Typical of Thoreau, who reveled in paradoxes and honed contrariness into a mode of perception: In winter, read of the tropics; in summer, the Arctic. He was his own antipodes, and writes in "Natural History of Massachusetts":
“Books of natural history make the most cheerful winter reading. I read in Audubon with a thrill of delight, when the snow covers the ground, of the magnolia, and the Florida keys, and their warm sea-breezes; of the fence-rail, and the cotton-tree, and the migrations of the rice-bird; of the breaking up of winter in Labrador, and the melting of the snow on the forks of the Missouri; and owe an accession of health to these reminiscences of luxuriant nature.”
The linkage of book to season and place is complicated, and if we could perceive our reading history whole, all at once, it might constitute our truest biography, more telling than a mere catalog of names and dates. Thoreau’s mention of Audubon came back as I was reading “Audubon at Oakley” (Mind and Blood: The Collected Poems of John Finlay). Oakley was the plantation near St. Francisville, La., where John James Audubon lived and worked in 1821. Finlay (1941-1991) was a native Alabaman who received his Ph.D. at Louisiana State University and lived in the state for a decade. Here is the poem:
“My Gallic cunning poured sweet wine into
The calyxes of trumpet-vines and caught
Small drunken birds a bullet blows apart.
Others I shot, pinned them to a board
To draw the fresh-killed life. Elusively
The is that quickens in the living eye
Escaped the sweat of art, drying ink.
I tore blind pages till I reached the one
That pleased my avid mind. The wilderness
There teems with birds I never saw before;
White and wood ibises, the sparrow hawk,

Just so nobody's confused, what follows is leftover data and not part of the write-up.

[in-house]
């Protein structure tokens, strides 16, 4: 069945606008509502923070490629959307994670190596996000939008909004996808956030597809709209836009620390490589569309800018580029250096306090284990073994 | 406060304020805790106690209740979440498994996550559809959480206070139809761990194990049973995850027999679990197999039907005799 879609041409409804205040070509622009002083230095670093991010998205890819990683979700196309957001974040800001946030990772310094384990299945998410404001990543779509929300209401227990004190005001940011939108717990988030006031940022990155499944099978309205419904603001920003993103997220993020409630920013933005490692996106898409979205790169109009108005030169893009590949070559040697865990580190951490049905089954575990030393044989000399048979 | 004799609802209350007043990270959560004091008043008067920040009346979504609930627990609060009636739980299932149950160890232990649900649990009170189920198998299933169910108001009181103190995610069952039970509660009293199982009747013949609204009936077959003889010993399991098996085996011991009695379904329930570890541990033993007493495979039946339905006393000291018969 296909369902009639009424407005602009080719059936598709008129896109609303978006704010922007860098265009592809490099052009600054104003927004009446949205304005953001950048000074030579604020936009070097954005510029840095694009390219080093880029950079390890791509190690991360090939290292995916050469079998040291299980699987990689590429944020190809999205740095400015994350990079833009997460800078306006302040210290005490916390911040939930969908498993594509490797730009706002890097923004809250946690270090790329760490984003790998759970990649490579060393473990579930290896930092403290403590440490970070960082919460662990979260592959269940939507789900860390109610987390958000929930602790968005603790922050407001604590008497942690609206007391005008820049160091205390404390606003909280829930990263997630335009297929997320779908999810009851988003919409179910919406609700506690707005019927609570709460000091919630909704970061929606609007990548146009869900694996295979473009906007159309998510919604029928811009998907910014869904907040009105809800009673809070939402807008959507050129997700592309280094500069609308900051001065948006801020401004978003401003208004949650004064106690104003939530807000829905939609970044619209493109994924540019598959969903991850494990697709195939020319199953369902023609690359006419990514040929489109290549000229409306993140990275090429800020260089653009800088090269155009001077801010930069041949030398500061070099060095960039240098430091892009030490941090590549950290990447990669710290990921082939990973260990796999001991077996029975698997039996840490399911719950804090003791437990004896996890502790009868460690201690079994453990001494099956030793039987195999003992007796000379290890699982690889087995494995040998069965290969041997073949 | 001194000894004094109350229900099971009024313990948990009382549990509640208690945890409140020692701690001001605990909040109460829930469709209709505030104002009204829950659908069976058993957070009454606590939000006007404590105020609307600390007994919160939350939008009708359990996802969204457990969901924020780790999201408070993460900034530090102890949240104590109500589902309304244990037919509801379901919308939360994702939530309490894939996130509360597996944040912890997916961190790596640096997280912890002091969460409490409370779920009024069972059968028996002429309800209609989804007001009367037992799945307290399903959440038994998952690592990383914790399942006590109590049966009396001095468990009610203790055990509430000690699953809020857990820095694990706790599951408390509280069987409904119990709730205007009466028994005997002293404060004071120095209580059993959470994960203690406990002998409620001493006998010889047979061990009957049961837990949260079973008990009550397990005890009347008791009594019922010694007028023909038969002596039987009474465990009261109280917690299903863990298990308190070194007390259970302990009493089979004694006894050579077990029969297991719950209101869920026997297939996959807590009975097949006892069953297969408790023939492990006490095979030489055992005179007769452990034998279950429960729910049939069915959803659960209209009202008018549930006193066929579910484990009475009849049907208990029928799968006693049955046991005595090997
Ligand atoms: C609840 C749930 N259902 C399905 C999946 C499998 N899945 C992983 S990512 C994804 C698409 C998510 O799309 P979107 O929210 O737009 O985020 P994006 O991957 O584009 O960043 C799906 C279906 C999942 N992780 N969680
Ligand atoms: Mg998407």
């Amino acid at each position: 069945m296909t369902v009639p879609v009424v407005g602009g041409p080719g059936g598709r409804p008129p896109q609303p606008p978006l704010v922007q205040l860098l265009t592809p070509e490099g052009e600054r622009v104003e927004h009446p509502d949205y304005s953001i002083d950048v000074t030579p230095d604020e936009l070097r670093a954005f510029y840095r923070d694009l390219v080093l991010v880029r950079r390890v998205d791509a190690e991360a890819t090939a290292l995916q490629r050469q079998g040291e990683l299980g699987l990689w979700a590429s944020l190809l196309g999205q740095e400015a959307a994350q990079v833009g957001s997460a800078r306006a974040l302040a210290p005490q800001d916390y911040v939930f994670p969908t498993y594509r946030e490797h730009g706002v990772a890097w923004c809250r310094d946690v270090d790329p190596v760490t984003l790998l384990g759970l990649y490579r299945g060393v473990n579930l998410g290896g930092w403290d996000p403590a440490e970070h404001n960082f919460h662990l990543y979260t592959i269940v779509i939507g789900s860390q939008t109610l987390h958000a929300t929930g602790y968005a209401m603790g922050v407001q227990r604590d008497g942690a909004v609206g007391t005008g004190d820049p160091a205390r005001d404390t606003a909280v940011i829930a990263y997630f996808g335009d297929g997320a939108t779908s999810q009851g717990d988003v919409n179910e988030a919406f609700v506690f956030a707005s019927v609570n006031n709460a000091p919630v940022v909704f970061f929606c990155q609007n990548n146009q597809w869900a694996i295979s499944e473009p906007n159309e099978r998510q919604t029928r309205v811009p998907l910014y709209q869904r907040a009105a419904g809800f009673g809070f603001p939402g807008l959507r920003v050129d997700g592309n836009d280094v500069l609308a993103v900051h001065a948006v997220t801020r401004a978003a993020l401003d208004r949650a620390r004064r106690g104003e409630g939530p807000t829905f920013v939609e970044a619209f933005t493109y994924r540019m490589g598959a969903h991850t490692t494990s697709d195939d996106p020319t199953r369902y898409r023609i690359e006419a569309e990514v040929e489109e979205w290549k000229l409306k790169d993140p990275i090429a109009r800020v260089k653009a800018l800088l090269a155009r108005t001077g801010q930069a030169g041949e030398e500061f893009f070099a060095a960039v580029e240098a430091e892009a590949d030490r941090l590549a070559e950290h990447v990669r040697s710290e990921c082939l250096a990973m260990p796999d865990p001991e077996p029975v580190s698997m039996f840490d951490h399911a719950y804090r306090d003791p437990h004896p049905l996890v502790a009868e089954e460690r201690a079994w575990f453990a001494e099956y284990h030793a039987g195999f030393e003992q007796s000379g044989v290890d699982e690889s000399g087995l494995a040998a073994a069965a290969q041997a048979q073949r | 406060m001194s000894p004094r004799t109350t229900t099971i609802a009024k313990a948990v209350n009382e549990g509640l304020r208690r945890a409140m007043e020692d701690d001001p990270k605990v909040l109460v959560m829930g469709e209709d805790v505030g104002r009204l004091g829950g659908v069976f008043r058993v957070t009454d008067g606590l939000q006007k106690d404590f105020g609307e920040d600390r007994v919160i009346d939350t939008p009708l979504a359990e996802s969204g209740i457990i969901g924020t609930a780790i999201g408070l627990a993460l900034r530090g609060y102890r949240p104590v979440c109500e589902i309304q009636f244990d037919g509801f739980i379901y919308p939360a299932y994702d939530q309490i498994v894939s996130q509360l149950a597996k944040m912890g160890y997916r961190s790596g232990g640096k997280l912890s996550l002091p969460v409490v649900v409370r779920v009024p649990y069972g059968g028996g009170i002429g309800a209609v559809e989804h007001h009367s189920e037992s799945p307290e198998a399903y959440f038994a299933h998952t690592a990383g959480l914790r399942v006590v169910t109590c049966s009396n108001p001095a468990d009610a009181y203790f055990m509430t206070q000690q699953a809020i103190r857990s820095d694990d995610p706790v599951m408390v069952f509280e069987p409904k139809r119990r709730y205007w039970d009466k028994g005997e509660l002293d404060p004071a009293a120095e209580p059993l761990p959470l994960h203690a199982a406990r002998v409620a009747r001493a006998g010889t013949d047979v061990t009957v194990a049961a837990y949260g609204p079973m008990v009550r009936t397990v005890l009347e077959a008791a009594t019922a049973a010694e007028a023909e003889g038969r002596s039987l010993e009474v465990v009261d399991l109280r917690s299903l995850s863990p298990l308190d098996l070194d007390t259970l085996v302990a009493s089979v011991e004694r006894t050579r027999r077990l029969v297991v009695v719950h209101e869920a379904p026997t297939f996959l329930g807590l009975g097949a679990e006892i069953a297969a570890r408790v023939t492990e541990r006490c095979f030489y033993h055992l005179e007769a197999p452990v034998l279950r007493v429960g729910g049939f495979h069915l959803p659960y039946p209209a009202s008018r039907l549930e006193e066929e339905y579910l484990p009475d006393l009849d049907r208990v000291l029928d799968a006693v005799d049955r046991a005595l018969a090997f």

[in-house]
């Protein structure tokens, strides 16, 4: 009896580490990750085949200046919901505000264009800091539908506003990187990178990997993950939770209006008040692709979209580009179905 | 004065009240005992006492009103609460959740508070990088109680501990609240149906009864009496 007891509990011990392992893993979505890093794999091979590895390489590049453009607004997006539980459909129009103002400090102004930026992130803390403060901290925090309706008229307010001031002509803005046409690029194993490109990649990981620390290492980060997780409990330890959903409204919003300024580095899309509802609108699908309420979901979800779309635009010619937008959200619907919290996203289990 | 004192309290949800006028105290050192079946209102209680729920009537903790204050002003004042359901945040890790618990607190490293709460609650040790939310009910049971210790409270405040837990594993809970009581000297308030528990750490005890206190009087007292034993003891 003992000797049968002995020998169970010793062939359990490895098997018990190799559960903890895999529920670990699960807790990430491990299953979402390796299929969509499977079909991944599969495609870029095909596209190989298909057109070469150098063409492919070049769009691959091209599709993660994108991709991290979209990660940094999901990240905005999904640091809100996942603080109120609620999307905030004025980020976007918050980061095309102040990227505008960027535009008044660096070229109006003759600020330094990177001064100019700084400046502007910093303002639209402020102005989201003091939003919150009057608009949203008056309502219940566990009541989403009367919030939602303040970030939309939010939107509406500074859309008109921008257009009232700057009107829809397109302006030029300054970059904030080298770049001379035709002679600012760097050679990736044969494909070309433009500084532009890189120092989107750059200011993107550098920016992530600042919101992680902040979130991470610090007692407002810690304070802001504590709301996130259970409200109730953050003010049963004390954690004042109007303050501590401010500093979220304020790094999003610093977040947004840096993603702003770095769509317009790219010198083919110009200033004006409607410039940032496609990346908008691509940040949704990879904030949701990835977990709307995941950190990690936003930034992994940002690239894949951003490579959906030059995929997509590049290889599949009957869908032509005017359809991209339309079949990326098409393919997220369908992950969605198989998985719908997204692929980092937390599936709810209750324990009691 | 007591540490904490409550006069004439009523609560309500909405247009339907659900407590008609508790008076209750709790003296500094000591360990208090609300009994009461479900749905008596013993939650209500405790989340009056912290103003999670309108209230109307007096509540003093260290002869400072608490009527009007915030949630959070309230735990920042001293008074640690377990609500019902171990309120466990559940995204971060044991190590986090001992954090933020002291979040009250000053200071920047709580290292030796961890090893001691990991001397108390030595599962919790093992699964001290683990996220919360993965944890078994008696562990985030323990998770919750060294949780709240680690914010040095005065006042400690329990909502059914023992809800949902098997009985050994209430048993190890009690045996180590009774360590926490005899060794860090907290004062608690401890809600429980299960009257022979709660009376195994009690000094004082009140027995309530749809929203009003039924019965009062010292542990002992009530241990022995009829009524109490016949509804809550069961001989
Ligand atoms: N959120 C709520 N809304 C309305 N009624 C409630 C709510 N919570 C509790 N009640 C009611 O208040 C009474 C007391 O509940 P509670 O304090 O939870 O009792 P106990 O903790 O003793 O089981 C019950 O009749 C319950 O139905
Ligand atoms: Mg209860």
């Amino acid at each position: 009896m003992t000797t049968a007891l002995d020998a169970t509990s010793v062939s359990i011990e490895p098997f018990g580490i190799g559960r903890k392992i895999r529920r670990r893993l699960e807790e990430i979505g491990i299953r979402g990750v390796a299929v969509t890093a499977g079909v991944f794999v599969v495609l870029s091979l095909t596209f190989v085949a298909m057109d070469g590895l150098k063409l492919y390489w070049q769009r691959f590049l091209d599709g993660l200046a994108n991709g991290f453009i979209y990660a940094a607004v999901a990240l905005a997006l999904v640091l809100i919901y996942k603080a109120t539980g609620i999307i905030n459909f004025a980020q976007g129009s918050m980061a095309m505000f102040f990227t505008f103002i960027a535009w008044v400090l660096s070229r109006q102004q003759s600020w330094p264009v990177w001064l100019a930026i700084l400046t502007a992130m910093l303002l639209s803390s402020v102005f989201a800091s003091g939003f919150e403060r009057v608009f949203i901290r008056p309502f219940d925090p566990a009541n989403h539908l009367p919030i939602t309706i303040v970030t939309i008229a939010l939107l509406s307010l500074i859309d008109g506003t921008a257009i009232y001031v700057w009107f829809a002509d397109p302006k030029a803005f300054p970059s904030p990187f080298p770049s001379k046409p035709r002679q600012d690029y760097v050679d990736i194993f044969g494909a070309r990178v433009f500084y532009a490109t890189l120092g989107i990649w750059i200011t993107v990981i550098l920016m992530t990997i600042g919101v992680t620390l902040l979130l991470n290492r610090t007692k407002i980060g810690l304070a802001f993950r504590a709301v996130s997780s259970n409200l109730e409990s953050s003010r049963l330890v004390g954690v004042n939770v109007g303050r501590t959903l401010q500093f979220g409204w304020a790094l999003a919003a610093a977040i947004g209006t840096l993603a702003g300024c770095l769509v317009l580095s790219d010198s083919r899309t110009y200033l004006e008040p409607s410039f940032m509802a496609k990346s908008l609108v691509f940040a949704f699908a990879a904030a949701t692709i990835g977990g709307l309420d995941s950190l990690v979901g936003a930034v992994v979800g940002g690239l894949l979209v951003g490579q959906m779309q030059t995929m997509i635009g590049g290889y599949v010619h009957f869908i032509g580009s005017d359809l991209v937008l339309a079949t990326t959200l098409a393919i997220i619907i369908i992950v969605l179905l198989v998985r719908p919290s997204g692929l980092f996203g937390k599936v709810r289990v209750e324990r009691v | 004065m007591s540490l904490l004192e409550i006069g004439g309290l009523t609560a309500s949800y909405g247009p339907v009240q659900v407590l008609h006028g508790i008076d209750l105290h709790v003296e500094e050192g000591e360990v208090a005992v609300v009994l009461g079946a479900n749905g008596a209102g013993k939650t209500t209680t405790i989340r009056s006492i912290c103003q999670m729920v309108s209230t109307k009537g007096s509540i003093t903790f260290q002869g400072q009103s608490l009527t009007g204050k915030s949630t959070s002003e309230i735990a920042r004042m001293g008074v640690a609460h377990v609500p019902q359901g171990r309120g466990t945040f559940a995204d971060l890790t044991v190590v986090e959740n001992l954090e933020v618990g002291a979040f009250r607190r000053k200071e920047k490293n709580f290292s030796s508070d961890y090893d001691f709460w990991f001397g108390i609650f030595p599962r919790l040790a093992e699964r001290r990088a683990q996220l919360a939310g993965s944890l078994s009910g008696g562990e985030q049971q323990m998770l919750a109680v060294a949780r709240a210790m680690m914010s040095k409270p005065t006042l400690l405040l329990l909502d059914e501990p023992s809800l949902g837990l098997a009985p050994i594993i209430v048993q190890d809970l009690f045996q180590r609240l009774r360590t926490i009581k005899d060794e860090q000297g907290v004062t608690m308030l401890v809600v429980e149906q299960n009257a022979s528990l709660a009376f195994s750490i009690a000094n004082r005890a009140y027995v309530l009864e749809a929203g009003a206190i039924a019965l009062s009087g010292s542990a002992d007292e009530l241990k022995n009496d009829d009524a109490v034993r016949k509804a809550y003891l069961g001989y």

The red-cock woodpecker, and painted finch.
I hunted them for days and nights until
I throve in timelessness. One day stood out.
I heard below all things the river sough;
The fall was blazing in the silent trees.
I saw my book, taut wings of mockingbirds
In combat with the snake knotted beneath
The nest, its open mouth close to the eggs,
Now held forever in the lean, hard line.
And underneath, defining them, combined:
The clean abstraction of their Latin names,
The vulgate richness of this Saxon salt.”
This reads like a self-portrait of the artist. Finlay wrote his doctoral dissertation on the intellectual theism of Yvor Winters and his poem “Odysseus” is written “In honor of Yvor Winters.” Another poem, “The Exiles,” is dedicated to Janet Lewis, the poet, novelist and wife of Winters. “Audubon at Oakley” in particular seems suffused with Winters’ evocatively laconic style: “Now held forever in the lean, hard line.” Like Winters, Finlay honors the physical world despite the difficulty of remaining true to the real: “Elusively / The is that quickens in the living eye / Escaped the sweat of art, drying ink.” The editor of Mind and Blood, David Middleton, reports Finlay was planning a long poem on Audubon., and quotes the poet saying in an unpublished paper:
“Audubon is the prototype of the artist, who has to shift back and forth between two sometimes conflicting worlds: the experience of the wilderness, immediate, sensual, non-intellectual, and the mental state of detachment from that experience, in which the mind works through the wilderness into art.”
That distills a lesson learned late in life by Thoreau, one that many of his readers blithely ignore or fail to recognize.